Indian Paintings, Folk Dances & Carnatic Music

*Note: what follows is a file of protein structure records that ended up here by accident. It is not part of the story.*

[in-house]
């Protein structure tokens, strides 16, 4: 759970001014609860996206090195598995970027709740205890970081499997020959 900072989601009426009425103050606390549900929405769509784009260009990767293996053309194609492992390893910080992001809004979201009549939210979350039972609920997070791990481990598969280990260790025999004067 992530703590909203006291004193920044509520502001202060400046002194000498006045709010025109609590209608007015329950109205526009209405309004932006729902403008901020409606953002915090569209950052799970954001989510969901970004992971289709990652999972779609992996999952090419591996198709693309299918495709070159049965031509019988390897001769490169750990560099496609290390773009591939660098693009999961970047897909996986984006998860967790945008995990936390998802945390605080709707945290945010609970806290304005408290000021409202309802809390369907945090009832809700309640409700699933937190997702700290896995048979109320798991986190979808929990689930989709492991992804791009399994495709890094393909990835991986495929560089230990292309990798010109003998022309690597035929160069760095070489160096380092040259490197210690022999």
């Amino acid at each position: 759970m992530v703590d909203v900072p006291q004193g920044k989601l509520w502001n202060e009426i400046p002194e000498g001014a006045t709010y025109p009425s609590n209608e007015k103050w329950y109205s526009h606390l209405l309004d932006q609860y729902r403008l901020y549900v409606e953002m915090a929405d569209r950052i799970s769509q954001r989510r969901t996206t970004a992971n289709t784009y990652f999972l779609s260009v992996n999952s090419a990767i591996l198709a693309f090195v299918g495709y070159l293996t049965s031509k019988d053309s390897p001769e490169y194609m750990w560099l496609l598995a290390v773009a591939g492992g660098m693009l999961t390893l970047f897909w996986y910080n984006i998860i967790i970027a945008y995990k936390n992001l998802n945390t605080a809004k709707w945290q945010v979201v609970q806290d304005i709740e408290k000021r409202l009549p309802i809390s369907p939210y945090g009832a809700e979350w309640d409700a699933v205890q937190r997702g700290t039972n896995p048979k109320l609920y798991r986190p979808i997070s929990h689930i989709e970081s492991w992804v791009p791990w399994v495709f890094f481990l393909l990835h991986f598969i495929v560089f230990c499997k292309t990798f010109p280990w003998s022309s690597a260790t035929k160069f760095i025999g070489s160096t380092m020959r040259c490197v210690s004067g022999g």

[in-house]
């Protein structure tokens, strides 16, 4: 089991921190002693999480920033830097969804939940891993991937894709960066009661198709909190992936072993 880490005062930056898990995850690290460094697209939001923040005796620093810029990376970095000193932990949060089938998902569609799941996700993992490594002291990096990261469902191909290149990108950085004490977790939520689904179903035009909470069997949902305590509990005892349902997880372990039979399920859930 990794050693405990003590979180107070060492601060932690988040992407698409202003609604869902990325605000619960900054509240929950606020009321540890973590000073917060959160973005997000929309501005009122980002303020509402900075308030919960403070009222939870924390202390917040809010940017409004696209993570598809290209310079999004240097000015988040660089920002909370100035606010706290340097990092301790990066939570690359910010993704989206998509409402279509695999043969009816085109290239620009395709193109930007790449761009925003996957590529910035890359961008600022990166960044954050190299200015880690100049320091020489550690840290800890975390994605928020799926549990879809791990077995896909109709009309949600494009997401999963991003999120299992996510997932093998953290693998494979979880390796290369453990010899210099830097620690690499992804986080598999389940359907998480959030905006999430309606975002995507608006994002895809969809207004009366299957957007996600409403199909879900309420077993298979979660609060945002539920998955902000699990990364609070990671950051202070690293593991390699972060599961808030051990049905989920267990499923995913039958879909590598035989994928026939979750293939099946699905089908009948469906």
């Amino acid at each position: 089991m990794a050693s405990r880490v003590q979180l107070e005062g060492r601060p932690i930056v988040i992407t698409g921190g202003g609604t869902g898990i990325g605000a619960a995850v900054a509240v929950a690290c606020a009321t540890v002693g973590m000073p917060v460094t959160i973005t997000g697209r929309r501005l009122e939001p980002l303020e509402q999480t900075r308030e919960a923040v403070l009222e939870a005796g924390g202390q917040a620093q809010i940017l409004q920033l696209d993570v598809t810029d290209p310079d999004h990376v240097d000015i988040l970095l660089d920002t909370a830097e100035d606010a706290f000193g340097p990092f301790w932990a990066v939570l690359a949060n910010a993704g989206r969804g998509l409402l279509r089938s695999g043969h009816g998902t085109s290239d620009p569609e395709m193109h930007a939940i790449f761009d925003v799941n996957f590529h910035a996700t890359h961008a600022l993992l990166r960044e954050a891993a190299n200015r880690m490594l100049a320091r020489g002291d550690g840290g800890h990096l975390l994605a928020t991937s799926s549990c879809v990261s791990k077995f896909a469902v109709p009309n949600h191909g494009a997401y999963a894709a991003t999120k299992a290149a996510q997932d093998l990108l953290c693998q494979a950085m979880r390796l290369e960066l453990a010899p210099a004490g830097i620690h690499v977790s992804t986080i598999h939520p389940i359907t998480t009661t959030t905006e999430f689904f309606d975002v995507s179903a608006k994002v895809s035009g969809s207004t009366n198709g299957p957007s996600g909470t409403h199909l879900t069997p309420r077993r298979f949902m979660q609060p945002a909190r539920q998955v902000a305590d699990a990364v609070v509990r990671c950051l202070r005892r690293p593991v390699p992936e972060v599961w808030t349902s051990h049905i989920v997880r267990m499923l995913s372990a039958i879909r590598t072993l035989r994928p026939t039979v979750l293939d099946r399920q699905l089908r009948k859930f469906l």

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<ul><li><p>RAJESH NAYAK </p><p>CONTENTS </p><p>1. PAINTINGS OF INDIA </p><p>2. FOLK DANCES OF WHOLE INDIA </p><p>3. CARNATIC MUSIC </p></li><li><p>RAJESH NAYAK </p><p>Cave Paintings in India </p><p>Cave paintings of India date back to the prehistoric times. The finest examples of these paintings comprise of </p><p>the murals of Ajanta, Ellora, Bagh, Sittanavasal, etc, which reflect an emphasis on naturalism. Ancient cave </p><p>paintings of India serve as a window to our ancestors, who used to inhabit these caves. In the following lines, </p><p>we have provided more information on the ancient Indian rock paintings: </p><p>Ajanta Paintings </p><p>Ajanta caves are located at a distance of approximately 100 km from the city of Aurangabad. Most of the </p><p>paintings seen in the Ajanta Caves, date back to the period of the Mahayana sect of Buddhism. The themes of </p><p>most of these paintings revolve around the life and teachings of Lord Buddha. This includes the Jataka stories </p><p>related to the various lives and incarnations of Buddha. Calligraphic lines characterize these paintings, which </p><p>can be classified into portraits, narrative illustrations and ornamental decoration. </p><p>Ellora Paintings </p><p>Ellora caves are nestled amidst the Chamadari Hills, lying approximately 18 miles to the northeast of </p><p>Aurangabad city. Paintings can be found in five caves. However, all of them are today preserved only in the </p><p>Kailasa temple. The rock paintings of Ellora were painted in two different series. The first series, which were </p><p>done when the caves were carved, revolve around Lord Vishnu and Goddess Lakshmi. The second series, </p><p>painted centuries later, illustrate procession of Shaiva holy men, Apsaras, etc. </p><p>Bagh Paintings </p><p>Bagh caves, situated on the banks of the Bagh River, have been excavated on the rock face of a lofty hill. The </p><p>wall paintings of these caves date back to period between 5th and 7th century. These paintings represent the </p><p>mast exquisite traditions of Indian art form. </p><p>Sittanavasal Paintings </p><p>Sittanavasal is the site of an ancient Jain Monastery, located at a distance of around 58 km from Trichy. The </p><p>monastery is known for housing some of the most exquisite frescoes in a rock cave. Most of these cave </p><p>paintings are based on the Pandyan period of the 9th century. The themes of these paintings include animals, </p><p>fish, ducks, people collecting lotuses from a pond, two dancing figures, etc. Apart from that, one can also find </p><p>inscriptions dating back to the 9th and 10th century. The ceiling of the Ardhamandapam is adorned with </p><p>murals from the 7th century. </p><p>Madhubani Painting </p><p>Madhubani painting originated in a small village, known as Maithili, of the Bihar state of India. Initially, the </p><p>womenfolk of the village drew the paintings on the walls of their home, as an illustration of their thoughts, </p><p>hopes and dreams. With time, the paintings started becoming a part of festivities and special events, like </p><p>marriage. Slowly and gradually, the Madhubani painting of India crossed the traditional boundaries and started </p><p>reaching connoisseurs of art, both at the national as well as the international level. </p><p>The traditional base of freshly plastered mud wall of huts has now been replaced by cloth, handmade paper and </p><p>canvas. Since the paintings have been confined to a limited geographical range, the themes as well as the style </p><p>are, more or less, the same. Indian Maithili paintings make use of three-dimensional images and the colors that </p><p>MonuHighlight</p><p>MonuHighlight</p><p>MonuHighlight</p><p>MonuHighlight</p><p>MonuHighlight</p><p>MonuHighlight</p><p>MonuHighlight</p><p>MonuHighlight</p><p>MonuHighlight</p><p>MonuHighlight</p><p>MonuHighlight</p><p>MonuHighlight</p><p>MonuHighlight</p><p>MonuHighlight</p><p>MonuHighlight</p><p>MonuHighlight</p><p>MonuHighlight</p><p>MonuHighlight</p><p>MonuHighlight</p><p>MonuHighlight</p><p>MonuHighlight</p><p>MonuHighlight</p><p>MonuHighlight</p><p>MonuHighlight</p><p>MonuHighlight</p><p>MonuHighlight</p><p>MonuHighlight</p><p>MonuHighlight</p><p>MonuHighlight</p></li><li><p>RAJESH NAYAK </p><p>are used are derived mainly from plants. The themes on which these paintings are based include nature and </p><p>mythological events. The first reference to the Maithili painting of Bihar dates back to the time of Ramayana, </p><p>when King Janaka ordered the paintings to be created for his daughter, Sita's, wedding. </p><p>Themes of Maithili Paintings </p><p>Themes of the Maithili painting of Bihar revolve around Hindu deities like Krishna, Rama, Lakshmi, Shiva, </p><p>Durga and Saraswati. The natural themes that are used include the Sun, the Moon and the religious plants like </p><p>tulsi. One can also find paintings based on scenes from the royal courts and social events, like weddings. If any </p><p>empty space is left after painting the main theme, it is filled up with the motifs of flowers, animals and birds or </p><p>geometric designs. </p><p>Making Madhubani Paintings </p><p>The brush used for Madhubani paintings of Bihar was made of cotton, wrapped around a bamboo stick. The </p><p>artists prepare the colors that are used for the paintings. Black color is made by adding soot to cow dung; </p><p>yellow from combining turmeric (or pollen or lime) with the milk of banyan leaves; blue from indigo; red from </p><p>the kusam flower juice or red sandalwood; green from the leaves of the wood apple tree; white from rice </p><p>powder and orange from palasha flowers. There is no shading in the application of colors. A double line is </p><p>drawn for outlines and the gap is filled with either cross or straight tiny lines. The linear Maithili paintings do </p><p>not even require application of colors; only the outlines are drawn. </p><p>Miniature Painting </p><p>Miniatures paintings are beautiful handmade paintings, which are quite colorful but small in size. The highlight </p><p>of these paintings is the intricate and delicate brushwork, which lends them a unique identity. The colors are </p><p>handmade, from minerals, vegetables, precious stones, indigo, conch shells, pure gold and silver. The most </p><p>common theme of the Miniature painting of India comprises of the Ragas i.e., the musical codes of Indian </p><p>classical music. There were a number of miniature schools in the country, including those of Mughals, Rajputs </p><p>and the Deccan. History of Miniature Painting in India </p><p>The evolution of Indian Miniatures paintings started in the Western Himalayas, around the 17th century. These </p><p>paintings were highly influenced by the mural paintings that originated during the later half of the 18th </p><p>century. During the time of the Mughals, Muslim kings of the Deccan and Malwa as well as the Hindu Rajas of </p><p>Rajasthan, this art flourished to quite an extent. Infact, the Mughals were responsible for introducing Persian </p><p>tradition in the Miniature paintings of India. The credit for western influence can be ascribed to the Muslim </p><p>kings. </p><p>Schools of Miniature Painting </p><p>The different schools of the Miniature paintings of India include: </p><p> Pala School </p><p> Orissa School </p><p> Jain School </p><p> Mughal School </p><p> Rajasthani School </p><p> Nepali School </p><p>These schools were the products of hothouse cultivation that was practiced over generations. The earliest </p><p>instances of the Indian Miniature painting are those related to the Pala School and date back to the 11th </p><p>century. This school emphasized on the symbolic use of color in the paintings, which was taken from tantric </p><p>MonuHighlight</p><p>MonuHighlight</p><p>MonuHighlight</p><p>MonuHighlight</p><p>MonuHighlight</p><p>MonuHighlight</p><p>MonuHighlight</p><p>MonuHighlight</p><p>MonuHighlight</p><p>MonuHighlight</p><p>MonuHighlight</p><p>MonuHighlight</p><p>MonuHighlight</p><p>MonuHighlight</p><p>MonuHighlight</p><p>MonuHighlight</p><p>MonuHighlight</p></li><li><p>RAJESH NAYAK </p><p>ritual. The other characteristics of the Pala School include the use of a skillful and graceful line, modeling </p><p>forms by delicate and expressive variation of pressure, use of natural color for painting human skin, etc </p><p>The Jain School of Miniature paintings laid great emphasis on style. The unique features of this school include </p><p>strong pure colors, stylish figures of ladies, heavy gold outlines, diminution of dress to angular segments, </p><p>enlarged eyes and square-shaped hands. One can see the influence of Jain miniature paintings on Rajasthani </p><p>and Mughal paintings also. </p><p>Mughal Painting </p><p>Mughal painting reflects an exclusive combination of Indian, Persian and Islamic styles. As the name suggests, </p><p>these paintings evolved as well as developed during the rule of Mughal Emperors in India, between 16th to </p><p>19th century. The Mughal paintings of India revolved around themes, like battles, court scenes, receptions, </p><p>legendary stories, hunting scenes, wildlife, portraits, etc. The Victoria and Albert Museums of London house a </p><p>large and impressive collection of Mughal paintings. </p><p>History of Mughal Painting </p><p>Indian Mughal paintings originated during the rule of Mughal Emperor, Humayun (1530-1540). When he came </p><p>back to India from the exile, he also brought along two excellent Persian artists, Mir-Sayyid Ali and Abd-us-</p><p>samad. With time, their art got influenced by the local styles and gradually; it gave rise to the Mughal painting </p><p>of India. The earliest example of the Mughal style is the Tutinama ('Tales of a Parrot') Painting, now in the </p><p>Cleveland Museum of Art. Then, there is the 'Princess of the House of Timur', a painting redone numerous </p><p>times. </p><p>Growth of Mughal Painting </p><p>Mughal paintings of India developed as well as prospered under the rule of Mughal Emperors, Akbar, Jahangir </p><p>and Shah Jahan. </p><p>Under Akbar </p><p>Mughal painting experienced large-scale growth under the reign of Emperor Akbar. During that time, hundreds </p><p>of artists used to paint under the direction of the two Persian artists. Since the Emperor was fond of tales, one </p><p>can see the paintings mainly being based on the Mahabharata, Ramayana and Persian epics. Mughal paintings </p><p>also started illustrating an enhanced naturalism, with animal tales, landscape, portraits, etc. </p><p>Under Jahangir </p><p>Emperor Jahangir reigned from 1605 to 1627 and extended great support to various art forms, especially </p><p>paintings. This period saw more and more refinement in brushwork, along with the use of much lighter and </p><p>subdued colors. The main themes of the Mughal paintings revolved around the events from Jahangir's own life, </p><p>along with portraits, birds, flowers, animals, etc. One of the most popular examples of Mughal paintings of this </p><p>time include the pictorial illustrations of the Jehangir-nama, the biography of Emperor Jahangir. </p><p>Under Shah Jahan </p><p>The grace and refinement of the Jahangir period was seen at the time of Emperor Shah Jahan (1628-1658). </p><p>However, the sensitivity of the paintings was replaced by coldness and rigidity. The themes of that time </p><p>revolved around musical parties, lovers on terraces and gardens, ascetics gathered around a fire, etc. </p><p>MonuHighlight</p><p>MonuHighlight</p><p>MonuHighlight</p><p>MonuHighlight</p><p>MonuHighlight</p><p>MonuHighlight</p><p>MonuHighlight</p><p>MonuHighlight</p><p>MonuHighlight</p><p>MonuHighlight</p><p>MonuHighlight</p><p>MonuHighlight</p><p>MonuHighlight</p><p>MonuHighlight</p><p>MonuHighlight</p></li><li><p>RAJESH NAYAK </p><p>Decline of Mughal Painting </p><p>The trend that was seen during the time of Shah Jahan was also found under the rule of Aurangzeb (1658-</p><p>1707). However, the emperor did not pay too much attention on the growth of the Mughal paintings. Still, the </p><p>art form continued to survive with the support received from its other patrons. However, gradually, because of </p><p>diminishing support, a declining trend set in. The time of Muhammad Shah, (1719-1748), did experience a </p><p>brief revival of the Mughal paintings. Nonetheless, with the arrival of Shah Alam II (1759-1806), the art </p><p>almost became extinct and another school of painting, known as Rajput paintings, started evolving. </p><p>Mysore Paintings </p><p>Mysore Painting is a form of classical South Indian painting, which evolved in the Mysore city of Karnataka. </p><p>During that time, Mysore was under the reign of the Wodeyars and it was under their patronage that this school </p><p>of painting reached its zenith. Quite similar to the Tanjore Paintings, Mysore Paintings of India make use of </p><p>thinner gold leaves and require much more hard work. The most popular themes of these paintings include </p><p>Hindu Gods and Goddesses and scenes from Hindu mythology. The grace, beauty and intricacy of Indian </p><p>Mysore Paintings leave the onlookers mesmerized. </p><p>History of Mysore Paintings </p><p>It was under the rule of Raja Krishna Raja Wodeyar that the popularity of the Mysore School of painting </p><p>reached its highest point. However, after the Raja expired in 1868, the artists started scattering and the school </p><p>reached the point of total extinction. The year 1875 saw the establishment of Jagan Mohan Palace and </p><p>Chitrakala School and along with it, the revival of the Mysore Painting of India. Late Sri Siddalingeswara </p><p>Swamiji and late Sri Y. Subramanya Raju also contributed to this exquisite art form. </p><p>Centers of Mysore Paintings </p><p>Indian Mysore School of paintings exists in Mysore, Bangalore, Narasipura, Tumkur, Sravanabelagola and </p><p>Nanjangud. </p><p>Making Mysore Paintings </p><p>A number of steps are involved in the process of producing a Mysore painting. The first step requires the artist </p><p>to make a preliminary sketch of the image on the base, which comprises of a cartridge paper pasted on a </p><p>wooden base. Thereafter, he makes a paste of zinc oxide and Arabic gum, known as 'gesso paste'. This paste is </p><p>used to give a slightly raised effect of carving to those parts of the painting that require embellishments and is </p><p>allowed to dry. Then, gold foil is pasted onto the surface. The rest of the painting is prepared with the help of </p><p>watercolors. After the painting is fully dried, it is covered with a thin paper and rubbed lightly with a smooth </p><p>soft stone. </p><p>In the traditional Mysore paintings, all the inputs were made by the artists, including brushes, paints, board, </p><p>gold foil, etc. Instead of the poster colors and watercolors of today, vegetable and mineral colors were used. </p><p>Even the base was formed of paper, wood, wall and cloth, rather than the sole cartridge paper base used now. </p><p>The sketches were made with the help of charcoal, which was prepared by burning tamarind twigs in an iron </p><p>tube. The brushes were made of different materials, like squirrel hair, camel hair, goat hair, etc. </p><p>Pahari Paintings </p><p>MonuHighlight</p><p>MonuHighlight</p><p>MonuHighlight</p><p>MonuHighlight</p><p>MonuHighlight</p><p>MonuHighlight</p><p>MonuHighlight</p><p>MonuHighlight</p><p>MonuHighlight</p><p>MonuHighlight</p><p>MonuHighlight</p><p>MonuHighlight</p><p>MonuHighlight</p><p>MonuHighlight</p><p>MonuHighlight</p></li><li><p>RAJESH NAYAK </p><p>Pahari painting is the name given to Rajput paintings, made in Himachal Pradesh and Jammu &amp; Kashmir states </p><p>of India. These paintings developed and flourished during the period of 17th to 19th century. Indian Pahari </p><p>paintings have been done mostly in miniature forms. </p><p>Styles of Pahari Paintings Pahari paintings of India can be divided into two distinct categories, on the basis of their geographical range, </p><p>namely: </p><p> Basohli and Kulu Style (Influenced by Chaurpanchasika style) </p><p> Guler and Kangra Style (Based on cooler colors and refinement) </p><p>History of Pahari Painting Pahari paintings have been widely influenced by the Rajput paintings, because of the family relations of the </p><p>Pahari Rajas with royal court at Rajasthan. One can also see strong influence of the Gujarat and Deccan </p><p>paintings. With the emergence of Bhakti movement, new th...</p></li></ul>